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Four Decades of Species Range Change of Sinai's High-Mountain Flora

Paper Reviewed
Coals, P., Shmida, A., Vasl, A., Duguny, N.M. and Gilbert, F. 2018. Elevation patterns of plant diversity and recent altitudinal range shifts in Sinai's high-mountain flora. Journal of Vegetation Science 29: 255-264.

In explaining the reasoning behind their study, Coals et al. (2018) cite the oft-repeated climate-alarmist claim that "mountain species are especially vulnerable to extinction due to habitat loss induced by climate change, because shifting climatic zones will reduce suitable habitat area, leading to 'mountain-top extinctions'."

Noting that "there are very few studies of recent altitudinal changes in plant distributions from subtropical or arid regions," the team of five researchers thus set out to test this species extinction hypothesis by analyzing changes in floral ranges on the hyper-arid desert mountain region of South Sinai, Egypt over the past four decades (1974-2014). During this time, precipitation in Egypt showed "little evidence of significant changes in average values," while mean annual temperatures increased at a rate of 0.62°C (between 1971-2000), which decadal trend "greatly exceeds the global trend of 0.17°C per decade." Consequently, this area provided a suitable location for testing the impacts of global warming on mountain-top species' movements and their propensity to experience extinction as temperatures rise.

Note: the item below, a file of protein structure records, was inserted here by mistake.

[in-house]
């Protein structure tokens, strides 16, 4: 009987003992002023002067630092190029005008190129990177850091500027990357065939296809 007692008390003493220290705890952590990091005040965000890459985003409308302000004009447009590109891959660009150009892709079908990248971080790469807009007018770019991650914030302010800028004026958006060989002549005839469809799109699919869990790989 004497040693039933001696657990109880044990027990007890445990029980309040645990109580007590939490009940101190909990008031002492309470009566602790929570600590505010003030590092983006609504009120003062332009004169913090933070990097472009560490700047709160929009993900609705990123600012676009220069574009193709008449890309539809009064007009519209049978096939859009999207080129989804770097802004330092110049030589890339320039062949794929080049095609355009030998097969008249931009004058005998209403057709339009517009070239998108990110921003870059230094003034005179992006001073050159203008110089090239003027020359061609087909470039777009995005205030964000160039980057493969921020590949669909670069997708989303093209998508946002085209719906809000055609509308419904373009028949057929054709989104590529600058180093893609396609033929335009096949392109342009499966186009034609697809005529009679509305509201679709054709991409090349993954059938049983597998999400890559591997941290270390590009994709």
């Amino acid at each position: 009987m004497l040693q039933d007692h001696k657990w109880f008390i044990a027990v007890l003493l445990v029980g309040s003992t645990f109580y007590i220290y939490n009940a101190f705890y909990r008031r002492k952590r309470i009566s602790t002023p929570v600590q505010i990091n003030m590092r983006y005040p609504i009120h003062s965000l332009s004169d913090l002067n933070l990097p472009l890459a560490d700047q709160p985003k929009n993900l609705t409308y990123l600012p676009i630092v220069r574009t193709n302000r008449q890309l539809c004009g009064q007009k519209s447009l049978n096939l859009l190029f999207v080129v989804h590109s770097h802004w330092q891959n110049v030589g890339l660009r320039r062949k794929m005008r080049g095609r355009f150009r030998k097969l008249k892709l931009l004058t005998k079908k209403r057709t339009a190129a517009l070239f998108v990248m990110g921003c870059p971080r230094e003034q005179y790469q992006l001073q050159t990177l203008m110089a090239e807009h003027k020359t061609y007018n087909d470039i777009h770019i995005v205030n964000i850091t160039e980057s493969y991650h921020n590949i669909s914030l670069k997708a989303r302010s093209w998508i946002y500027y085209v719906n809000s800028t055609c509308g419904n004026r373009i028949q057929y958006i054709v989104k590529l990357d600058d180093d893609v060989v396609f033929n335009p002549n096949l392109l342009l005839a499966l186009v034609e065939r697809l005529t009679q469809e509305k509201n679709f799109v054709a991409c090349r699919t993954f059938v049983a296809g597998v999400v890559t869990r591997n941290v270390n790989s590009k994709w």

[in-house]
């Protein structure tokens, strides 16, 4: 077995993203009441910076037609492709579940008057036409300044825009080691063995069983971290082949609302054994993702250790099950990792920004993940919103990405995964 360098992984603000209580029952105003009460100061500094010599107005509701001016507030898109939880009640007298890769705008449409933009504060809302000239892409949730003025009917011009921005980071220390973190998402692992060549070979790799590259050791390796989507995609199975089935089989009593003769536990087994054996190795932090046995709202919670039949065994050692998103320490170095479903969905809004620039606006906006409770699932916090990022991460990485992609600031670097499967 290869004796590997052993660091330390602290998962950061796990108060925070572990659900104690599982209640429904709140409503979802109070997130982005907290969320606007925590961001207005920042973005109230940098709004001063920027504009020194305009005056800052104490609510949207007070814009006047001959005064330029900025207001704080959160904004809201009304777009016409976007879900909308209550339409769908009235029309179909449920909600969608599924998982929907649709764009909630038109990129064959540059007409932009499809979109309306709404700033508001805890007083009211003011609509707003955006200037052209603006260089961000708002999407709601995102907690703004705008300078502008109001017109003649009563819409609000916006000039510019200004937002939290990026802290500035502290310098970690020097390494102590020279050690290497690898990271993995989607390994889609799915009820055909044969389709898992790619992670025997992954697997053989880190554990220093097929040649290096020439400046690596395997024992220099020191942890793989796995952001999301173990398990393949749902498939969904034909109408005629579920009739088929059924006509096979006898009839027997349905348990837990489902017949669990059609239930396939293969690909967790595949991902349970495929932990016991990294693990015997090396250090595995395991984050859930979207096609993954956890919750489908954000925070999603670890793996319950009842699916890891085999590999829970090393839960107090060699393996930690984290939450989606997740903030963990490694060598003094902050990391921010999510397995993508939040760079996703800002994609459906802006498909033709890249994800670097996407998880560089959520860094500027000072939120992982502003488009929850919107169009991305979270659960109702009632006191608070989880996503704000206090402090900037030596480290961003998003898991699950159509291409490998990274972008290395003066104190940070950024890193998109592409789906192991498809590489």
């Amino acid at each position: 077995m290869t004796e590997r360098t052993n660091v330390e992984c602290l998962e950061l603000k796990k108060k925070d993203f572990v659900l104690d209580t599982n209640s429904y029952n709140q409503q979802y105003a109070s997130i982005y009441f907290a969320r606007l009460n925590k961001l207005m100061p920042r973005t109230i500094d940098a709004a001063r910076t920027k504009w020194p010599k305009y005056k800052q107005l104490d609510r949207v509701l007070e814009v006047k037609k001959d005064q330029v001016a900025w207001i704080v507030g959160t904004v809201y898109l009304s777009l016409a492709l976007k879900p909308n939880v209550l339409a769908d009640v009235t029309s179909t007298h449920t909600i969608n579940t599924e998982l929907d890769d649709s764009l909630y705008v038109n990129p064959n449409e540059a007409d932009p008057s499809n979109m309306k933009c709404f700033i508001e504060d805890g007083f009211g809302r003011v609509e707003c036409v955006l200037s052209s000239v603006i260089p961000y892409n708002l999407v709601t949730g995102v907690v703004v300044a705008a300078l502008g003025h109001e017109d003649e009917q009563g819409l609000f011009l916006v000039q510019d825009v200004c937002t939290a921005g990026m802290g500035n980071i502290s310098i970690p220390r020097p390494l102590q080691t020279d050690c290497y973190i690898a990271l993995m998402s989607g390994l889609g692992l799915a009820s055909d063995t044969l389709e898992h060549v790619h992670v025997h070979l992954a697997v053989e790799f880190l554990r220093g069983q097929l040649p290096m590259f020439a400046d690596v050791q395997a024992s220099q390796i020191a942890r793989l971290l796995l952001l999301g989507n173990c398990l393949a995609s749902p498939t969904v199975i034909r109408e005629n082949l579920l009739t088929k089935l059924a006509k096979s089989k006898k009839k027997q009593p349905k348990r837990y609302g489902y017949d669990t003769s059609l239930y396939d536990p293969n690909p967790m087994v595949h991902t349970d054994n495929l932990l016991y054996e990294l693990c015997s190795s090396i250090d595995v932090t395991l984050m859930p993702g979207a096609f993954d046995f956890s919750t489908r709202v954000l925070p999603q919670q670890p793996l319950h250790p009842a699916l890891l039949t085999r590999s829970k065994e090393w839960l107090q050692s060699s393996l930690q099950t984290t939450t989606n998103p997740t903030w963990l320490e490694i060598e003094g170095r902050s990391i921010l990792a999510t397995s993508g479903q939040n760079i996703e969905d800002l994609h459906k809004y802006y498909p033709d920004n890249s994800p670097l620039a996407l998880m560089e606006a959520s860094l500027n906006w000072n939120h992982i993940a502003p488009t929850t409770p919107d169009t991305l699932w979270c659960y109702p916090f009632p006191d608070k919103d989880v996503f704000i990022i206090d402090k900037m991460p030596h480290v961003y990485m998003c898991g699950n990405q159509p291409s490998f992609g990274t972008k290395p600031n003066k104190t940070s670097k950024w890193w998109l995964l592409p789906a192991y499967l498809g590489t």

The specifics of the analysis involved a comparison of flora range boundary locations (both upper and lower) recorded in the mid-1970s on South Sinai against data obtained from a new survey conducted in 2014. Coals et al. were able to estimate altitudinal range changes for 63 species at their upper-limit boundary; but due to data limitations inherent in the mid-1970s survey they could only determine range shifts at the lower-elevation boundary limit for 22 species.

In describing their findings the scientists report there were "significant overall up-slope shifts in mean upper altitudinal limits and significant overall down-slope shifts in mean lower altitudinal limits." Consequently, the data showed that "a majority of assessed species expanded their altitudinal ranges, [albeit] the responses of individual species varied."

The results of this study run counter to the species extinction hypothesis, presenting data that are opposite of what climate alarmists claim should be happening. Instead of hypothesized range contractions and species extinctions, none of the species examined went extinct and the majority expanded their ranges in response to increasing temperatures in this region over the past four decades.

Posted 11 March 2019